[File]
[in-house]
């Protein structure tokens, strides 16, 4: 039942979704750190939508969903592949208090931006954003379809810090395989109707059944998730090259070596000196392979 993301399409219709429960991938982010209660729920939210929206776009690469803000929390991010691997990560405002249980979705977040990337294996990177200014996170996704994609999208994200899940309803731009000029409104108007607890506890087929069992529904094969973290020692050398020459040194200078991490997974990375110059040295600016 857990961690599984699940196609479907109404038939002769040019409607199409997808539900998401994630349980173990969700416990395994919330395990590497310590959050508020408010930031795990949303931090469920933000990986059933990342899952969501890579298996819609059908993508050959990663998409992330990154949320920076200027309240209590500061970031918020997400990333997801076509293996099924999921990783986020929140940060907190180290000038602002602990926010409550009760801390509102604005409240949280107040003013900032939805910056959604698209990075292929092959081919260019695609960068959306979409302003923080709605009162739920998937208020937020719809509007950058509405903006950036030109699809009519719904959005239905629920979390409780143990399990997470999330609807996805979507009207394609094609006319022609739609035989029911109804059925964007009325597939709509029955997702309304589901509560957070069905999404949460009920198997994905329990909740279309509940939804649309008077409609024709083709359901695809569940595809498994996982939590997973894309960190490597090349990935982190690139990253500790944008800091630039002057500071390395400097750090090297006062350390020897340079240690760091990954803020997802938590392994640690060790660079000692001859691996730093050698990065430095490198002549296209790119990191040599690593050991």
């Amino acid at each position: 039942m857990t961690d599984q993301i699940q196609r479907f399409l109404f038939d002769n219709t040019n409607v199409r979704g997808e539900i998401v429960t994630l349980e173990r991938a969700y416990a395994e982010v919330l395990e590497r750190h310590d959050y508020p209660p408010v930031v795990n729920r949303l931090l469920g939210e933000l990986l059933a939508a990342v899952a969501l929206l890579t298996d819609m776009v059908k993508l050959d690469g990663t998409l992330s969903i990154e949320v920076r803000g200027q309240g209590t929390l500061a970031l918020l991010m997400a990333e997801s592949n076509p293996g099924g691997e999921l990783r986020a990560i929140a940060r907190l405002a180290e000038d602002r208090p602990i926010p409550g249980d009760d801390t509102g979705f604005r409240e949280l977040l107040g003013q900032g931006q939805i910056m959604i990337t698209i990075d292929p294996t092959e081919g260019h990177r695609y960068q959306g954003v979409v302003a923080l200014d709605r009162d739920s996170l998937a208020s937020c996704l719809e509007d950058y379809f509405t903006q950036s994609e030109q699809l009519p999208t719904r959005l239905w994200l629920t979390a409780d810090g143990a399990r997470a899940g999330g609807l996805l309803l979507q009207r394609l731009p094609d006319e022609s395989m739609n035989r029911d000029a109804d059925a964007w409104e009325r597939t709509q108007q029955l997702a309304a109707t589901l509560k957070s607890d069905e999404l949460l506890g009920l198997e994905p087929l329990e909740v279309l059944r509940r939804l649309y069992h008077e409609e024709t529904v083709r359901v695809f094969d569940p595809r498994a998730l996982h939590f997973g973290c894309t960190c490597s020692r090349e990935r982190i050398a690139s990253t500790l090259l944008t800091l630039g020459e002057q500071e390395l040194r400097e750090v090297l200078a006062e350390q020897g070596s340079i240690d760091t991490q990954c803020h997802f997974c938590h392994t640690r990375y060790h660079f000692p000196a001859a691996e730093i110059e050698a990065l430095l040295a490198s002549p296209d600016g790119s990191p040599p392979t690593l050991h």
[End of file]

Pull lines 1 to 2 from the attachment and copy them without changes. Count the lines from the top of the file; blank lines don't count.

[in-house]
């Protein structure tokens, strides 16, 4: 039942979704750190939508969903592949208090931006954003379809810090395989109707059944998730090259070596000196392979 993301399409219709429960991938982010209660729920939210929206776009690469803000929390991010691997990560405002249980979705977040990337294996990177200014996170996704994609999208994200899940309803731009000029409104108007607890506890087929069992529904094969973290020692050398020459040194200078991490997974990375110059040295600016 857990961690599984699940196609479907109404038939002769040019409607199409997808539900998401994630349980173990969700416990395994919330395990590497310590959050508020408010930031795990949303931090469920933000990986059933990342899952969501890579298996819609059908993508050959990663998409992330990154949320920076200027309240209590500061970031918020997400990333997801076509293996099924999921990783986020929140940060907190180290000038602002602990926010409550009760801390509102604005409240949280107040003013900032939805910056959604698209990075292929092959081919260019695609960068959306979409302003923080709605009162739920998937208020937020719809509007950058509405903006950036030109699809009519719904959005239905629920979390409780143990399990997470999330609807996805979507009207394609094609006319022609739609035989029911109804059925964007009325597939709509029955997702309304589901509560957070069905999404949460009920198997994905329990909740279309509940939804649309008077409609024709083709359901695809569940595809498994996982939590997973894309960190490597090349990935982190690139990253500790944008800091630039002057500071390395400097750090090297006062350390020897340079240690760091990954803020997802938590392994640690060790660079000692001859691996730093050698990065430095490198002549296209790119990191040599690593050991």